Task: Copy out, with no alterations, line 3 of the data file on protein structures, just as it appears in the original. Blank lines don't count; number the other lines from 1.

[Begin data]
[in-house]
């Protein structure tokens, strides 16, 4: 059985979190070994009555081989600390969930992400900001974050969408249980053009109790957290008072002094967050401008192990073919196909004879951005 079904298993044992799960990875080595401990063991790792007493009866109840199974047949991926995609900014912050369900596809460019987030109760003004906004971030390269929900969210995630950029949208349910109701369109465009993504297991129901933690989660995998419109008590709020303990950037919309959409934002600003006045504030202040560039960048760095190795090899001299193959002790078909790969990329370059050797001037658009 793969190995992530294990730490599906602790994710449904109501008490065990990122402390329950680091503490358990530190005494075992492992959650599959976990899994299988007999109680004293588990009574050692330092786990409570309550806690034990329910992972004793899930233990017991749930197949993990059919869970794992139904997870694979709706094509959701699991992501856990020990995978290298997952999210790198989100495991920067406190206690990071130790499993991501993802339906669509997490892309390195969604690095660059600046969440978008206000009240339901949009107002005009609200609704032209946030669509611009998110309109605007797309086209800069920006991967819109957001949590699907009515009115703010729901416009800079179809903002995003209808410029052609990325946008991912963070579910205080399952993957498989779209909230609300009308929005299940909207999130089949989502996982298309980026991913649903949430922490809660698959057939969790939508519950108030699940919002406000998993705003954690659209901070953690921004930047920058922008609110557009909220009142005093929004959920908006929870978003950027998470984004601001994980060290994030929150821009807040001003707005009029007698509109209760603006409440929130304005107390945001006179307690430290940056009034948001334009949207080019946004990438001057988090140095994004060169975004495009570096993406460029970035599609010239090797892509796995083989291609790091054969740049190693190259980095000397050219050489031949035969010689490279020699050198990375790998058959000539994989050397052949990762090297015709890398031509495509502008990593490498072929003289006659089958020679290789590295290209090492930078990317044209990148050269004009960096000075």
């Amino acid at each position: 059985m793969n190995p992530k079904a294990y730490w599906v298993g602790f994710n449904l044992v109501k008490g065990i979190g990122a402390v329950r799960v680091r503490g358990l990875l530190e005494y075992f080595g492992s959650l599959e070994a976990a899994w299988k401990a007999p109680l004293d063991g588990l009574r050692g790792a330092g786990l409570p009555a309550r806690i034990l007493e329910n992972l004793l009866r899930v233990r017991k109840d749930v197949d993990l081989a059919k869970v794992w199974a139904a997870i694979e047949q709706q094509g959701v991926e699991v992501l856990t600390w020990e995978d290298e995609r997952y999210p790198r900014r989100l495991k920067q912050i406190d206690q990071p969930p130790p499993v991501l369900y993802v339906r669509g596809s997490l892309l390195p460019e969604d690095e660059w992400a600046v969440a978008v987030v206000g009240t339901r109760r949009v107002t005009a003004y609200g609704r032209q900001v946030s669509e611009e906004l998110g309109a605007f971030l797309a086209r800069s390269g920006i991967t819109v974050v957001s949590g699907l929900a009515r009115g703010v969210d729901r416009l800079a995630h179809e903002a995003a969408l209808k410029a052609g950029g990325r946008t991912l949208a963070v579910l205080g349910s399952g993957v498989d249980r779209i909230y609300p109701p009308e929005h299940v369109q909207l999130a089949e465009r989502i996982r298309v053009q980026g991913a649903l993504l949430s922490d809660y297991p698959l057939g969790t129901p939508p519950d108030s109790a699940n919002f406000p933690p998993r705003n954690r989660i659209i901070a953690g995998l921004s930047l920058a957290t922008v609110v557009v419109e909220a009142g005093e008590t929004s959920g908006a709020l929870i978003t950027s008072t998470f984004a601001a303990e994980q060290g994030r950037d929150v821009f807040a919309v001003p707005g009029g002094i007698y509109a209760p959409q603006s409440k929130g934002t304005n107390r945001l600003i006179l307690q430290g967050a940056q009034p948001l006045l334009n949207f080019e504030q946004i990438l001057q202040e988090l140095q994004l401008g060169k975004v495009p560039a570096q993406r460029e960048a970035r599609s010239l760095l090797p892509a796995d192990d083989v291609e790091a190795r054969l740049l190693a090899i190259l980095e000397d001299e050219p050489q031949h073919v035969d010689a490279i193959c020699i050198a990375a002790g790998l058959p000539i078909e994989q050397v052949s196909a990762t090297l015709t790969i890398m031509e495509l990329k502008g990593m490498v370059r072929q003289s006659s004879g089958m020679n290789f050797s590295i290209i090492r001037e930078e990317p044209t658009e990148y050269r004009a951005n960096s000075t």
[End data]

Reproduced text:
């Amino acid at each position: 059985m793969n190995p992530k079904a294990y730490w599906v298993g602790f994710n449904l044992v109501k008490g065990i979190g990122a402390v329950r799960v680091r503490g358990l990875l530190e005494y075992f080595g492992s959650l599959e070994a976990a899994w299988k401990a007999p109680l004293d063991g588990l009574r050692g790792a330092g786990l409570p009555a309550r806690i034990l007493e329910n992972l004793l009866r899930v233990r017991k109840d749930v197949d993990l081989a059919k869970v794992w199974a139904a997870i694979e047949q709706q094509g959701v991926e699991v992501l856990t600390w020990e995978d290298e995609r997952y999210p790198r900014r989100l495991k920067q912050i406190d206690q990071p969930p130790p499993v991501l369900y993802v339906r669509g596809s997490l892309l390195p460019e969604d690095e660059w992400a600046v969440a978008v987030v206000g009240t339901r109760r949009v107002t005009a003004y609200g609704r032209q900001v946030s669509e611009e906004l998110g309109a605007f971030l797309a086209r800069s390269g920006i991967t819109v974050v957001s949590g699907l929900a009515r009115g703010v969210d729901r416009l800079a995630h179809e903002a995003a969408l209808k410029a052609g950029g990325r946008t991912l949208a963070v579910l205080g349910s399952g993957v498989d249980r779209i909230y609300p109701p009308e929005h299940v369109q909207l999130a089949e465009r989502i996982r298309v053009q980026g991913a649903l993504l949430s922490d809660y297991p698959l057939g969790t129901p939508p519950d108030s109790a699940n919002f406000p933690p998993r705003n954690r989660i659209i901070a953690g995998l921004s930047l920058a957290t922008v609110v557009v419109e909220a009142g005093e008590t929004s959920g908006a709020l929870i978003t950027s008072t998470f984004a601001a303990e994980q060290g994030r950037d929150v821009f807040a919309v001003p707005g009029g002094i007698y509109a209760p959409q603006s409440k929130g934002t304005n107390r945001l600003i006179l307690q430290g967050a940056q009034p948001l006045l334009n949207f080019e504030q946004i990438l001057q202040e988090l140095q994004l401008g060169k975004v495009p560039a570096q993406r460029e960048a970035r599609s010239l760095l090797p892509a796995d192990d083989v291609e790091a190795r054969l740049l190693a090899i190259l980095e000397d001299e050219p050489q031949h073919v035969d010689a490279i193959c020699i050198a990375a002790g790998l058959p000539i078909e994989q050397v052949s196909a990762t090297l015709t790969i890398m031509e495509l990329k502008g990593m490498v370059r072929q003289s006659s004879g089958m020679n290789f050797s590295i290209i090492r001037e930078e990317p044209t658009e990148y050269r004009a951005n960096s000075t």